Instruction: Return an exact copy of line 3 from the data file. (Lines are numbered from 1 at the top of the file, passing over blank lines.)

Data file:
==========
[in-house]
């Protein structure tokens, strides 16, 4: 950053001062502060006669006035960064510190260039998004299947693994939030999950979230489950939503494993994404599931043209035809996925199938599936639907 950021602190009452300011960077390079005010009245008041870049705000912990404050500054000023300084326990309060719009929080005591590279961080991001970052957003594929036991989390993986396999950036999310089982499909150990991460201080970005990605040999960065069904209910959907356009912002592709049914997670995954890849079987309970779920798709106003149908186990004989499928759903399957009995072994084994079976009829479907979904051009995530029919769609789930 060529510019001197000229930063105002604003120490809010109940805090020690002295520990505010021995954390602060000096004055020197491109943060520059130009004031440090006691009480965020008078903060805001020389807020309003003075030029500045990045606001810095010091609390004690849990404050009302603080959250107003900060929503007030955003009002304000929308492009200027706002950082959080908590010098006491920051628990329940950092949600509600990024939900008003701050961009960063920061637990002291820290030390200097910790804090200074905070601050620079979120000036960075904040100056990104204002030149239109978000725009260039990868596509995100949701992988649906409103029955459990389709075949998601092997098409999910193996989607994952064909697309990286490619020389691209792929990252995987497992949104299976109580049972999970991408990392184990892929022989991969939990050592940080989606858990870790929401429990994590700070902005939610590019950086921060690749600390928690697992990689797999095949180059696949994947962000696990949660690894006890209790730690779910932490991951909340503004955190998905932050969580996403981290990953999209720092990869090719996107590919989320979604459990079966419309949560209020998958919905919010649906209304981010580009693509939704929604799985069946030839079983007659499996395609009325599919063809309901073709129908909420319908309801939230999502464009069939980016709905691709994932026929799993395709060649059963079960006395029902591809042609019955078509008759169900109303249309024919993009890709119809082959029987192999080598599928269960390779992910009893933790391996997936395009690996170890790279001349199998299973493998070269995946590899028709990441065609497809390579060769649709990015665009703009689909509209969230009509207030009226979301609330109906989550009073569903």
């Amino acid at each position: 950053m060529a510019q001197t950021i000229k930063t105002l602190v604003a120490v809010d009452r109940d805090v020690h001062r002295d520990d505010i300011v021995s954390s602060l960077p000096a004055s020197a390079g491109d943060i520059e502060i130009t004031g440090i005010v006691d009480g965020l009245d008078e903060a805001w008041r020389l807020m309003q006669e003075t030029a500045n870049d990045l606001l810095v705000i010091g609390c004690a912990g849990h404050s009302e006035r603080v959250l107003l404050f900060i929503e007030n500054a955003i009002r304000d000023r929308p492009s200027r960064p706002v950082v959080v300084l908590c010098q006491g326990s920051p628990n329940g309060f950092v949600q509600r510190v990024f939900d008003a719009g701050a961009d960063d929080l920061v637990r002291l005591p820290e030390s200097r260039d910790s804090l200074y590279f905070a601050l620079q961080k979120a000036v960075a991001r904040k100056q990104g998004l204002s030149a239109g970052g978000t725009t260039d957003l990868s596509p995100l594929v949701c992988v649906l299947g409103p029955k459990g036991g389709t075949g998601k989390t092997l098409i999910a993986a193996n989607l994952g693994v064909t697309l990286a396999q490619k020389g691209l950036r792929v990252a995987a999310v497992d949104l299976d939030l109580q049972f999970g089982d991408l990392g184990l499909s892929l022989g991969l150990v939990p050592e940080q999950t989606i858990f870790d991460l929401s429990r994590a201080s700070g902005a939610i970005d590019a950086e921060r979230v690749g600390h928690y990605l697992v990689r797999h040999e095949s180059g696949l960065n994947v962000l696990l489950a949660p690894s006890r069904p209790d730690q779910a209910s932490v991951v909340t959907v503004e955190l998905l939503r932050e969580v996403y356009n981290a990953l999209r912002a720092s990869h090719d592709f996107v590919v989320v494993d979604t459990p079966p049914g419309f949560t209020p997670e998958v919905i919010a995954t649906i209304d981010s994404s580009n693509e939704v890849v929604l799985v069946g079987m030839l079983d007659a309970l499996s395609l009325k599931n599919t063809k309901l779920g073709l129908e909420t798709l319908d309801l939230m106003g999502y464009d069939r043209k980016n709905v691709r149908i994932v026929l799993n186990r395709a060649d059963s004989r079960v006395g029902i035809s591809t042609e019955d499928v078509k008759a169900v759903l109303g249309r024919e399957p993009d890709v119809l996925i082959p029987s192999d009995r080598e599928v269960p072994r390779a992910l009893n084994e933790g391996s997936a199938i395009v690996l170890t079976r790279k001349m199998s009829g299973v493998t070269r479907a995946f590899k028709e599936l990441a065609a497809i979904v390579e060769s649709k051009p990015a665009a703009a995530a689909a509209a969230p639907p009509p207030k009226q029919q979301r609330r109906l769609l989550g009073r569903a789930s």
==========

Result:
């Amino acid at each position: 950053m060529a510019q001197t950021i000229k930063t105002l602190v604003a120490v809010d009452r109940d805090v020690h001062r002295d520990d505010i300011v021995s954390s602060l960077p000096a004055s020197a390079g491109d943060i520059e502060i130009t004031g440090i005010v006691d009480g965020l009245d008078e903060a805001w008041r020389l807020m309003q006669e003075t030029a500045n870049d990045l606001l810095v705000i010091g609390c004690a912990g849990h404050s009302e006035r603080v959250l107003l404050f900060i929503e007030n500054a955003i009002r304000d000023r929308p492009s200027r960064p706002v950082v959080v300084l908590c010098q006491g326990s920051p628990n329940g309060f950092v949600q509600r510190v990024f939900d008003a719009g701050a961009d960063d929080l920061v637990r002291l005591p820290e030390s200097r260039d910790s804090l200074y590279f905070a601050l620079q961080k979120a000036v960075a991001r904040k100056q990104g998004l204002s030149a239109g970052g978000t725009t260039d957003l990868s596509p995100l594929v949701c992988v649906l299947g409103p029955k459990g036991g389709t075949g998601k989390t092997l098409i999910a993986a193996n989607l994952g693994v064909t697309l990286a396999q490619k020389g691209l950036r792929v990252a995987a999310v497992d949104l299976d939030l109580q049972f999970g089982d991408l990392g184990l499909s892929l022989g991969l150990v939990p050592e940080q999950t989606i858990f870790d991460l929401s429990r994590a201080s700070g902005a939610i970005d590019a950086e921060r979230v690749g600390h928690y990605l697992v990689r797999h040999e095949s180059g696949l960065n994947v962000l696990l489950a949660p690894s006890r069904p209790d730690q779910a209910s932490v991951v909340t959907v503004e955190l998905l939503r932050e969580v996403y356009n981290a990953l999209r912002a720092s990869h090719d592709f996107v590919v989320v494993d979604t459990p079966p049914g419309f949560t209020p997670e998958v919905i919010a995954t649906i209304d981010s994404s580009n693509e939704v890849v929604l799985v069946g079987m030839l079983d007659a309970l499996s395609l009325k599931n599919t063809k309901l779920g073709l129908e909420t798709l319908d309801l939230m106003g999502y464009d069939r043209k980016n709905v691709r149908i994932v026929l799993n186990r395709a060649d059963s004989r079960v006395g029902i035809s591809t042609e019955d499928v078509k008759a169900v759903l109303g249309r024919e399957p993009d890709v119809l996925i082959p029987s192999d009995r080598e599928v269960p072994r390779a992910l009893n084994e933790g391996s997936a199938i395009v690996l170890t079976r790279k001349m199998s009829g299973v493998t070269r479907a995946f590899k028709e599936l990441a065609a497809i979904v390579e060769s649709k051009p990015a665009a703009a995530a689909a509209a969230p639907p009509p207030k009226q029919q979301r609330r109906l769609l989550g009073r569903a789930s």